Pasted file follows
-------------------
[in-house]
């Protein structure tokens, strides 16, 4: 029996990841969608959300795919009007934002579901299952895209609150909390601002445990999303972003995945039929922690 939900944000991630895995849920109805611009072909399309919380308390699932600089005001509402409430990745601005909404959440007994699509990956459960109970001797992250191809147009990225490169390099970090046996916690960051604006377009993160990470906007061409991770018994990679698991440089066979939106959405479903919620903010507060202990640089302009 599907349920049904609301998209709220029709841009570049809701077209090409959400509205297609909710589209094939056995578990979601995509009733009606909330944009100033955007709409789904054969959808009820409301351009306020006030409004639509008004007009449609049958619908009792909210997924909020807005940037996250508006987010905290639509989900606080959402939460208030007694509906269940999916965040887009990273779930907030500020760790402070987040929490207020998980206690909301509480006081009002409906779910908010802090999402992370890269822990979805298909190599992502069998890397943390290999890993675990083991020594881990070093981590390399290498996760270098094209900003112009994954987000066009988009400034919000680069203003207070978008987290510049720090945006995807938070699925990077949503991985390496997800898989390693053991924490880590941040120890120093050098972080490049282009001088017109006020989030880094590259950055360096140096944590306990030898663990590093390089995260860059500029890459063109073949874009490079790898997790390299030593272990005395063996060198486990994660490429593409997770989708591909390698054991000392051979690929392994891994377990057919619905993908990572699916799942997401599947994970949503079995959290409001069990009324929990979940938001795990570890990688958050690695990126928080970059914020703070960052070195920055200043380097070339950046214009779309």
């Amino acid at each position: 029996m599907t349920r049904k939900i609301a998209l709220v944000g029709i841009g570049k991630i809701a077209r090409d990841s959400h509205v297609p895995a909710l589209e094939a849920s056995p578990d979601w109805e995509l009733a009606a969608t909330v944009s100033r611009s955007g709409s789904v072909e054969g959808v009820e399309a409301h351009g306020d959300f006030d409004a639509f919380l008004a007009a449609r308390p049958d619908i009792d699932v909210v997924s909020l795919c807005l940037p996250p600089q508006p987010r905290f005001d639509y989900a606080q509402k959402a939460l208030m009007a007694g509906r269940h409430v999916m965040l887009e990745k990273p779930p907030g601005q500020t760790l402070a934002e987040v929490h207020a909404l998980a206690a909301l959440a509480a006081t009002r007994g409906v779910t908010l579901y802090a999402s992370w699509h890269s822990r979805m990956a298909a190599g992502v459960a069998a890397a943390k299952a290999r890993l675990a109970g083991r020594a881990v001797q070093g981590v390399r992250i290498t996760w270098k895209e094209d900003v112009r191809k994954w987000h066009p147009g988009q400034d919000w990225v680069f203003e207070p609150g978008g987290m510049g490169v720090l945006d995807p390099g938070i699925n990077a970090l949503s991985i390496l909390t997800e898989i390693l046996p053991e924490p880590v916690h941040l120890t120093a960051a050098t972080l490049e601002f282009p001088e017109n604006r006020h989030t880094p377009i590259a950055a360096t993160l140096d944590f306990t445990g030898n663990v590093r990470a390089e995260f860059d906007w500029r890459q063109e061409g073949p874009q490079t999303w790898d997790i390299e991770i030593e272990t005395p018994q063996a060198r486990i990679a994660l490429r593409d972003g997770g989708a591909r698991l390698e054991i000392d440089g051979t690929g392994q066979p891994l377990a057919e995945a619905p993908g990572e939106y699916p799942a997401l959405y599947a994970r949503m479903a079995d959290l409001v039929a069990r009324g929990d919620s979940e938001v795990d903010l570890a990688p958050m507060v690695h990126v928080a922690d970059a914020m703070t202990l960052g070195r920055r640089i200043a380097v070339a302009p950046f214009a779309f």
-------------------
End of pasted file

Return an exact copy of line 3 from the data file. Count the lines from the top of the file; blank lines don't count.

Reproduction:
């Amino acid at each position: 029996m599907t349920r049904k939900i609301a998209l709220v944000g029709i841009g570049k991630i809701a077209r090409d990841s959400h509205v297609p895995a909710l589209e094939a849920s056995p578990d979601w109805e995509l009733a009606a969608t909330v944009s100033r611009s955007g709409s789904v072909e054969g959808v009820e399309a409301h351009g306020d959300f006030d409004a639509f919380l008004a007009a449609r308390p049958d619908i009792d699932v909210v997924s909020l795919c807005l940037p996250p600089q508006p987010r905290f005001d639509y989900a606080q509402k959402a939460l208030m009007a007694g509906r269940h409430v999916m965040l887009e990745k990273p779930p907030g601005q500020t760790l402070a934002e987040v929490h207020a909404l998980a206690a909301l959440a509480a006081t009002r007994g409906v779910t908010l579901y802090a999402s992370w699509h890269s822990r979805m990956a298909a190599g992502v459960a069998a890397a943390k299952a290999r890993l675990a109970g083991r020594a881990v001797q070093g981590v390399r992250i290498t996760w270098k895209e094209d900003v112009r191809k994954w987000h066009p147009g988009q400034d919000w990225v680069f203003e207070p609150g978008g987290m510049g490169v720090l945006d995807p390099g938070i699925n990077a970090l949503s991985i390496l909390t997800e898989i390693l046996p053991e924490p880590v916690h941040l120890t120093a960051a050098t972080l490049e601002f282009p001088e017109n604006r006020h989030t880094p377009i590259a950055a360096t993160l140096d944590f306990t445990g030898n663990v590093r990470a390089e995260f860059d906007w500029r890459q063109e061409g073949p874009q490079t999303w790898d997790i390299e991770i030593e272990t005395p018994q063996a060198r486990i990679a994660l490429r593409d972003g997770g989708a591909r698991l390698e054991i000392d440089g051979t690929g392994q066979p891994l377990a057919e995945a619905p993908g990572e939106y699916p799942a997401l959405y599947a994970r949503m479903a079995d959290l409001v039929a069990r009324g929990d919620s979940e938001v795990d903010l570890a990688p958050m507060v690695h990126v928080a922690d970059a914020m703070t202990l960052g070195r920055r640089i200043a380097v070339a302009p950046f214009a779309f």